The Massachusetts Department of Family and Medical Leave (DFML) has announced that effective January 1, 2022, the contribution rate for Paid Family and Medical Leave (PFML) will decrease to a rate of 0.68% of eligible wages. This rate is a decline from the program’s initial year of implementation that maintained an original contribution rate of 0.75% of eligible wages.
The total contribution percentage for PFML is broken down so that a set percentage is attributed to medical care and a set percentage is attributed to family care.
Employers with 25+ employees will be required to submit the full contribution to the DFML of 0.68% of eligible wages. However, employers can deduct a portion from the employee’s wages. For the family leave contribution, employers may withhold up to 100% of the family leave contribution which equates to 0.12% of eligible wages. For the medical leave contribution, employers may withhold up to 40% of the medical leave contribution which equates to 0.224% of eligible wages. In addition, employers are responsible for paying 0.336% of eligible wages directly. This is referred to as the “employer share.”
Employers with less than 25 employees, must collect and submit an effective contribution rate of 0.244% of eligible wages. According to the DFML, employers may withhold 0.12% of eligible wages relating to the family medical leave contribution and 0.224% of eligible wages for the medical leave contribution. However, employers of under the 25-employee count threshold are not required to pay the “employer share” for the medical leave contribution. Instead, said employers are given the opportunity to elect to cover either some or all the covered individual’s share.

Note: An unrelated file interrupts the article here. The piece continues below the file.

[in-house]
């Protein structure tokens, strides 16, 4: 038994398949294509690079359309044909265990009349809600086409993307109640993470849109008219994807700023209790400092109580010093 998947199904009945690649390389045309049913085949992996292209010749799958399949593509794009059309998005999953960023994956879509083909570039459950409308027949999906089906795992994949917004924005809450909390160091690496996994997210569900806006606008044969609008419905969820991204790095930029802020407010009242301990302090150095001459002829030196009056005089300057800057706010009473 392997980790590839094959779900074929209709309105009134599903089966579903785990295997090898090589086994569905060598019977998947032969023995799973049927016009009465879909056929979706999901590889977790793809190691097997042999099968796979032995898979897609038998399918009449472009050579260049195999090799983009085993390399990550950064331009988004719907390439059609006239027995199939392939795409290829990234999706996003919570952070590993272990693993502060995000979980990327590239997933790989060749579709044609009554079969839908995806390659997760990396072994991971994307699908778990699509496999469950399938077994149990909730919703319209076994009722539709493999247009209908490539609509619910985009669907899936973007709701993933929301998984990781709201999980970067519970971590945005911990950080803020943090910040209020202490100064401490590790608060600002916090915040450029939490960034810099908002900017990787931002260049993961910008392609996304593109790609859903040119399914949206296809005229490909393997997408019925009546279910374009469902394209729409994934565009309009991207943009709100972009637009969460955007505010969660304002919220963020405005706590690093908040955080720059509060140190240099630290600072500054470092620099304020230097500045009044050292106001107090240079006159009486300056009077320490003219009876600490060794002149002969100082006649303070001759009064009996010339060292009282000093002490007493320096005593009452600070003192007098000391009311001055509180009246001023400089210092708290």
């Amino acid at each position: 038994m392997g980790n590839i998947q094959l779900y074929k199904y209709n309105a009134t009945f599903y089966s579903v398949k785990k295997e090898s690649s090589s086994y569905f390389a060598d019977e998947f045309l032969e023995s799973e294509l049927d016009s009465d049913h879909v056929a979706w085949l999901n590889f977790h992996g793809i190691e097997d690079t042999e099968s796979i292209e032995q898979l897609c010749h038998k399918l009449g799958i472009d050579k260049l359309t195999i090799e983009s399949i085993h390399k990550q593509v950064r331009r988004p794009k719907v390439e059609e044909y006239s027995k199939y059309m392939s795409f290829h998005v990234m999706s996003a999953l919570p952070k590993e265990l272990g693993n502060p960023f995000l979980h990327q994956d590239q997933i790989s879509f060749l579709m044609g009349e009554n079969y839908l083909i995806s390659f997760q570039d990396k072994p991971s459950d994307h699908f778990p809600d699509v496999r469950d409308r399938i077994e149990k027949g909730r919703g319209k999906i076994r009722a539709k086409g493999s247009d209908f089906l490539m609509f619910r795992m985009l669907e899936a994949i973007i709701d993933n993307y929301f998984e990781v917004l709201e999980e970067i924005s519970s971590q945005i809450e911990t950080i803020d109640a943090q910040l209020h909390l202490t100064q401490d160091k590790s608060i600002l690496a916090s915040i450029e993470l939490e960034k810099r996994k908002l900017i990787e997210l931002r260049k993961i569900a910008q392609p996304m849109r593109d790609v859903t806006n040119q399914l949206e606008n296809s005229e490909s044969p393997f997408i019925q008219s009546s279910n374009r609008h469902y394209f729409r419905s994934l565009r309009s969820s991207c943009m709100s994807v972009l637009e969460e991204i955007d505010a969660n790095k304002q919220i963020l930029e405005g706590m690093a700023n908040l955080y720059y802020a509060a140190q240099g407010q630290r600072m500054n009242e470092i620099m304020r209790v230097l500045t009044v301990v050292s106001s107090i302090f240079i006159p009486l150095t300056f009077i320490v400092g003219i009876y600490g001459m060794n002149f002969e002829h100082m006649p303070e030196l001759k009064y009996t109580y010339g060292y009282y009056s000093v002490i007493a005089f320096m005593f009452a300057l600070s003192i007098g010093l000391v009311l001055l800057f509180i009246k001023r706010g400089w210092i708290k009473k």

To assist employers with determining their Paid Family Medical Leave contributions, the state has released a resource that will aid in answering two questions that are pertinent to determining responsibility:
- Whether or not the company’s 1099-MISC contractors are considered covered individuals.
- Whether or not the company is responsible for paying a share of the contributions.
Next Steps for Employers
In order to prepare for the January 1, 2022, effective date, employers should ensure their Paid Family and Medical Leave notices, policies, and payroll has been updated to reflect the withholdings, contribution rate, and benefit amounts.
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